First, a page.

Spotify Car Thing Discontinued Just 5 Months After Launch

Spotify discontinued its Car Thing dashboard accessory barely five months after its official launch. Spotify announced the Car Thing player in 2019 before making it available for purchase on an invite-only basis in April 2021. Spotify opened up a public wait list for the device last October before it went on general sale in Feb. 2022. The device, which allowed users to control their Spotify playback while driving safely, was first leaked in April 2018.

The Car Thing was the first hardware offering from the Swedish music streaming giant, which remains the largest player in the sector ahead of competitors like Apple Music, Amazon Music, Tidal and Pandora, among others. According to reports from earlier this year, Spotify had 182 million paying subscribers globally in the first quarter of 2022, up from 158 million during the same period last year. Alongside 82 million audio tracks, the service also offers more than four million podcast titles, including controversial ones, like The Joe Rogan Experience.


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In its latest earnings report released earlier today, Spotify revealed that it discontinued its Car Thing dashboard accessory only five months after its official launch. The company did not offer any reason for killing off the Car Thing but noted that the device cost the company €31 million (around $32 million). As for current Car Thing owners, a spokesperson for the company told TechCrunch that all existing Car Thing devices will continue to function normally and that the company will continue to explore new ways to monetize car audio in the future.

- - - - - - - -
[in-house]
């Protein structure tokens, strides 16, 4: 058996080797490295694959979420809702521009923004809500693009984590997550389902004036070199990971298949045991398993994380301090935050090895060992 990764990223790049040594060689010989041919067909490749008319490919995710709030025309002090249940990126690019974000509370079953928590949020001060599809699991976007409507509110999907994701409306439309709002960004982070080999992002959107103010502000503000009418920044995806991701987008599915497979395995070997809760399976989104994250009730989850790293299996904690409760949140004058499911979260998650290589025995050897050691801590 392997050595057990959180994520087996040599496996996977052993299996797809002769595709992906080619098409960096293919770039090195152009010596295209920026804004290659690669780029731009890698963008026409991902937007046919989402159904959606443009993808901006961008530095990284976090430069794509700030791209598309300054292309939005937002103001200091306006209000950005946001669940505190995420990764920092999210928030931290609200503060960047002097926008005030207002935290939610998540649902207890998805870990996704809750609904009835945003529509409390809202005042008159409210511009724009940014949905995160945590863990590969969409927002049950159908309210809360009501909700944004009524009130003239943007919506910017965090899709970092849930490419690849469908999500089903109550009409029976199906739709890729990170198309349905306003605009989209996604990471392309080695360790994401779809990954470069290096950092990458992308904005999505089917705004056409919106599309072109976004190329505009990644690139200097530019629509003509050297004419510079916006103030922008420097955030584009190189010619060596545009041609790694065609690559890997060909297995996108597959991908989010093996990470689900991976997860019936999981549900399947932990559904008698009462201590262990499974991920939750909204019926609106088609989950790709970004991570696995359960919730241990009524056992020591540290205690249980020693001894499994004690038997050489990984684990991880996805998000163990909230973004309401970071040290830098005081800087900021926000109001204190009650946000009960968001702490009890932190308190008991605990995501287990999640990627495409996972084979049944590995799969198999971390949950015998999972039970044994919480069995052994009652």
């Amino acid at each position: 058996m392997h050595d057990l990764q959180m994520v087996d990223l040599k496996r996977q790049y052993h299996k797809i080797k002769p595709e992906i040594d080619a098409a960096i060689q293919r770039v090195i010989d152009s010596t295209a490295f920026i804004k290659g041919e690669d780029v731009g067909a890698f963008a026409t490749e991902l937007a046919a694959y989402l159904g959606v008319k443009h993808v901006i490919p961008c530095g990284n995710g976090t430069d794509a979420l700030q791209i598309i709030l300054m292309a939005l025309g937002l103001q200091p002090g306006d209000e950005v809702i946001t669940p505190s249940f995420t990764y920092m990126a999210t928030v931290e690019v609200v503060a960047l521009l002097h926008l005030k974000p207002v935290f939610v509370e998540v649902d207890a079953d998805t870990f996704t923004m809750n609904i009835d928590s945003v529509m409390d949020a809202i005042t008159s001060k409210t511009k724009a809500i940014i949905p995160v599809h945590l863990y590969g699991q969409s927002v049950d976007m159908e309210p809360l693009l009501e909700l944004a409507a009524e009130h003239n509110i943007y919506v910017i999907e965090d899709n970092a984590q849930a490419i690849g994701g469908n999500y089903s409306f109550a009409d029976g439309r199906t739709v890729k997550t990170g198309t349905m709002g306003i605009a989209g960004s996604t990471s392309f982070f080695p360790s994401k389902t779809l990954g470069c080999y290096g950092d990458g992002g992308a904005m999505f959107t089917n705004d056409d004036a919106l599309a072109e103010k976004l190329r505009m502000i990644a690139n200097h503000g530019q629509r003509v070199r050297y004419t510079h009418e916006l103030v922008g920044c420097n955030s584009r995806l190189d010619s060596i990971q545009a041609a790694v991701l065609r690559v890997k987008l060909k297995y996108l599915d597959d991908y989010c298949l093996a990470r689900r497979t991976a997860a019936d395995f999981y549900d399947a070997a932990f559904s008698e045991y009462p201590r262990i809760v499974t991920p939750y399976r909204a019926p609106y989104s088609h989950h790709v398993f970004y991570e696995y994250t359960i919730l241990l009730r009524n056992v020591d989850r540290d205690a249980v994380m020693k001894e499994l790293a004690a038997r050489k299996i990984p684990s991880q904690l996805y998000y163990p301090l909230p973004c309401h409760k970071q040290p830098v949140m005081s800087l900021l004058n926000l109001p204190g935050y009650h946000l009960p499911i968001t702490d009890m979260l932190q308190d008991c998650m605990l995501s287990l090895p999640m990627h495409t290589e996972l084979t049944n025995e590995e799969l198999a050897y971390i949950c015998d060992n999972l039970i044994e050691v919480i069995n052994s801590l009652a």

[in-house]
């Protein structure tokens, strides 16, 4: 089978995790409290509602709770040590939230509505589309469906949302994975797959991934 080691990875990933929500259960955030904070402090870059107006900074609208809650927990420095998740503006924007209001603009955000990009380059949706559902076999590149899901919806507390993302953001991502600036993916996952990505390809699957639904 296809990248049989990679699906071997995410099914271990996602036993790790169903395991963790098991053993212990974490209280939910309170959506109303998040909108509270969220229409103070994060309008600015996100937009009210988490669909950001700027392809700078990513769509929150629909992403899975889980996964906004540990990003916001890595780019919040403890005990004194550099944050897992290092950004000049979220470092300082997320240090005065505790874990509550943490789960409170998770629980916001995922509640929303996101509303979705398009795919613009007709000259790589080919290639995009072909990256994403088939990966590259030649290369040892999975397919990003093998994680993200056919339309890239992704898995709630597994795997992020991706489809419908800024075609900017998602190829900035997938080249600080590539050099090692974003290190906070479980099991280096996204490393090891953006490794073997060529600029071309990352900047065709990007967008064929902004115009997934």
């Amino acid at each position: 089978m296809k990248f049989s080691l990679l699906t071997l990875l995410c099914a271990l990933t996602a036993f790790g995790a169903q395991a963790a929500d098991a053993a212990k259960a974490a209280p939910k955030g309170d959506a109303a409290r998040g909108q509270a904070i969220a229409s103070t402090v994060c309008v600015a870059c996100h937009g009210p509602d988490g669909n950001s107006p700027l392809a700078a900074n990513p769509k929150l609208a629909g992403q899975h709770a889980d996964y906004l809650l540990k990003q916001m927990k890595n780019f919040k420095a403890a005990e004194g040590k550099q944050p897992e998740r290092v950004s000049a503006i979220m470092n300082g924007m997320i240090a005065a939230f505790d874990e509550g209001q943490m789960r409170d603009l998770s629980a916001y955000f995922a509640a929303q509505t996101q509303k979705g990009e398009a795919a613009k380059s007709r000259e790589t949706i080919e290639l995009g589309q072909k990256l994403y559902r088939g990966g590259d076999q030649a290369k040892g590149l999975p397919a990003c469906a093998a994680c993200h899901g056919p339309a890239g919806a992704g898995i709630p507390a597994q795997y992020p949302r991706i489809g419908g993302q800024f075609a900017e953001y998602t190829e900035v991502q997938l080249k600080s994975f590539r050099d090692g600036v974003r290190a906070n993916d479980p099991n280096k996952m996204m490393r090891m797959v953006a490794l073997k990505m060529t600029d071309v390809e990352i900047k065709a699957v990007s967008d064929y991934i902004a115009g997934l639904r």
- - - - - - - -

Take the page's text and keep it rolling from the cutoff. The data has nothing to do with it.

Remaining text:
The Spotify Car Thing Was Doomed From The Start

spotify car things

When the Car Thing was first leaked in 2018, the renders showcased a strange contraption with a circular, monochrome display. The final product looked a whole lot better, thanks to a rectangular color touchscreen display with multiple physical buttons to control playback, as well as a rotating navigation dial. Users could connect the Car Thing to a car's speakers via Bluetooth, USB or AUX cable. It also needed to be connected to a smartphone to power the Spotify playback. The device also accepted 'Hey Spotify' voice commands and was intended to make it safer for drivers to use Spotify while behind the wheel.

However, it was still a niche product with a very narrow appeal, as it was primarily designed for Spotify super-fans who spend a lot of time on the road. As it turned out, there aren't enough of them, and even those interested probably end up using Apple CarPlay or Android Auto for their music playback needs anyway. Interestingly, despite Spotify pulling the plug on the Car Thing, it is still available for purchase on the company's official website, but at $49.99 apiece instead of the usual $89.99.